My First Things column from today:
Through its mouthpieces, the administration has already begun to argue that “an institution does not have a conscience.” This is utter nonsense. The missions of the church are predicated on conscience, and conscience and mission feed and build upon one another. Conscience is what sent Catholic religious women to drag Civil War soldiers off the battlefields and into their hospitals, regardless of uniform; it is what put Catholic charities and hospitals and schools in place often before civil authorities thought to intervene; it is why the Vatican provides funding for adult stem cell research.
Institutional conscience is behind our government sending billions of dollars to Africa, to combat death by AIDS and malaria. Indeed, President Obama himself cannot deny the truth of it; he recently suggested that conscience is what animates his institutional policies.
Here is another truth: everything that rises must converge. Fractured ideology and theology are now rising and converging, and whether they raise our discourse or further divide will depend upon our ability to articulate and absorb sometimes subtle arguments without allowing our attention to be diverted from the central matter at hand: does the government have any business inserting itself into our religious conscience with the intention of commanding it? Should its reach extend into our theological musings as a means of effecting our eventual, and unsubtle marginalization?
You can read it all here
Meanwhile, Bookworm is firing off about the Transvaginal Ultra Sound as Rape narrative:
There’s a reason for Lithwick’s hyperbole, though, and it’s not because she’s upset about the Virginia law. Or at least, that’s only the smallest part. My sister, who is as uninterested in politics as can be, called me today outraged that Republicans generally, and Santorum specifically, are making contraception illegal. She was completely taken aback when I explained that Republicans are only trying to preserve a status quo that has been in place since 1965; namely, that contraceptives and abortifacients are freely available everywhere in the U.S., but that churches don’t have to pay for them.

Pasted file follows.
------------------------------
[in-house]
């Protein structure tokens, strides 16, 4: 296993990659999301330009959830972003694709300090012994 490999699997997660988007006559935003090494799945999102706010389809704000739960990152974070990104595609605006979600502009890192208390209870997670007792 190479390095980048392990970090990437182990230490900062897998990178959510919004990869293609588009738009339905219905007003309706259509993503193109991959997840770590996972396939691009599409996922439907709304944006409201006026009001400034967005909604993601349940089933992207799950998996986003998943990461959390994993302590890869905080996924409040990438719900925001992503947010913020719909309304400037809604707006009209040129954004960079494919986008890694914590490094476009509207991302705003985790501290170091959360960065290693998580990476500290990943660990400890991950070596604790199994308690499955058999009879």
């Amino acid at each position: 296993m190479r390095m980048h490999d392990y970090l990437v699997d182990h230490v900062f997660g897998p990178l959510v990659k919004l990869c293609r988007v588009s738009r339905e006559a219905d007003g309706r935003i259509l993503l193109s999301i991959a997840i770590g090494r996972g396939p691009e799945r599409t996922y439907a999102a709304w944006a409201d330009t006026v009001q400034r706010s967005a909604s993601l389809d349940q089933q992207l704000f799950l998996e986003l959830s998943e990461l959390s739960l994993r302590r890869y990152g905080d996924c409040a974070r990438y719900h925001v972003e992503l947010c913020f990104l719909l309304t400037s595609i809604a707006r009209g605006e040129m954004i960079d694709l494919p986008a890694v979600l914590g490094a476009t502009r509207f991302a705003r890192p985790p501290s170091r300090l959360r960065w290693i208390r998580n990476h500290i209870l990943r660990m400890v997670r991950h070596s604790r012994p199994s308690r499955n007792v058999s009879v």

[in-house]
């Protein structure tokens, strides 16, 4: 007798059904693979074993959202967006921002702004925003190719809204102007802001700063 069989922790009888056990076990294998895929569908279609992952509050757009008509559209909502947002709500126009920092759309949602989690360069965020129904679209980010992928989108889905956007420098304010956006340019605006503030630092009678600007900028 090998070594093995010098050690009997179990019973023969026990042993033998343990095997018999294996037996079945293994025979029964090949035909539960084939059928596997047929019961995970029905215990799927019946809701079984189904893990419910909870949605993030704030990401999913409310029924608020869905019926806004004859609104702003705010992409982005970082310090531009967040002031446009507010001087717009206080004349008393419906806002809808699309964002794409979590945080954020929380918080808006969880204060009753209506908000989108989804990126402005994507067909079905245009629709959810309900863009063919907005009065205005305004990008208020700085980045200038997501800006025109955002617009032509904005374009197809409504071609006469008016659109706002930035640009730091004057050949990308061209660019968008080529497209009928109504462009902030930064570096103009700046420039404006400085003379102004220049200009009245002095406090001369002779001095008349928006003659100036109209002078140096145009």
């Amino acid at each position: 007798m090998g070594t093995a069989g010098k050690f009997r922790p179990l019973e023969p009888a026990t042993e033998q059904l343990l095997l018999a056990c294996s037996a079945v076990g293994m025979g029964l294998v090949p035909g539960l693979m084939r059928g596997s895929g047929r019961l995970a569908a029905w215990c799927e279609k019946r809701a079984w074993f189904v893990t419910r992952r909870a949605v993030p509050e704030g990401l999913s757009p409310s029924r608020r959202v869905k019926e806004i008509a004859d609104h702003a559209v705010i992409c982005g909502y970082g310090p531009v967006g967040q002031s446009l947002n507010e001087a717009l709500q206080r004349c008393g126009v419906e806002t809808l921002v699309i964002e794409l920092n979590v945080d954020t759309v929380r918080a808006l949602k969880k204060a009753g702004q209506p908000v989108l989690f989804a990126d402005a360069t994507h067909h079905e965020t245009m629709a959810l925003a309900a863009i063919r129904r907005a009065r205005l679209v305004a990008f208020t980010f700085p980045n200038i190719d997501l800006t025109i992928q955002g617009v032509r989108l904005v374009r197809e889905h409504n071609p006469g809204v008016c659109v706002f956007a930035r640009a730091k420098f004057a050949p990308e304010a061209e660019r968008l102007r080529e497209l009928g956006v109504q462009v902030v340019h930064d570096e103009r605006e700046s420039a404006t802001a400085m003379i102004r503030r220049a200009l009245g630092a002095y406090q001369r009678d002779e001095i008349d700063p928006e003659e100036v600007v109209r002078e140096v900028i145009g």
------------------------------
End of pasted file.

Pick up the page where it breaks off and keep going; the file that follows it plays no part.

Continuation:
The Democrats are not making contraceptives even more available than they’ve been before, which is an impossibility given their current unlimited availability. Instead, they are seeking to shift costs onto employers, including religious organizations and individuals who are doctrinally opposed to contraceptives and abortifacients.
My sister was receptive to the truth, and I was fortunate enough to have the opportunity to explain to her the entire story. She got that she was the victim of a Big Lie. Most voters, however, aren’t my open-minded sister and, even worse, they don’t have me sitting there walking them through the lies and smears. Instead, they’re begin manipulated into believing that Republicans and conservatives are depriving women of all access to contraceptives and then, once they’re pregnant, raping them. That’s the Big Lie, and that’s what Democrats think will win them the election in 2012.
Many commentators have shuddered at the way in which Republican candidates are stupidly making this election about women’s sexual rights. What they miss is that the whole abortion/contraception issue is a tar baby* that Democrats placed squarely in the Republicans’ path, so that it was impossible for Republicans to avoid.
Russell Shaw: A Series of Ugly Events:
If the bishops reject this deal, they don’t have a lot of options. Closing down thousands of Catholic institutions and programs isn’t likely. Remedial legislation pending in Congress has little chance of becoming law with Democrats controlling the Senate and the White House. As for simply refusing to obey the HHS rule, it’s a last resort.
That leaves litigation.
Josh Good: Last Thursday’s hearing was chilling
David P. Goldman: Memo to Jews: after they come for the Catholics, they will come for us
Mark Shea: The Mentality of our Ruling Class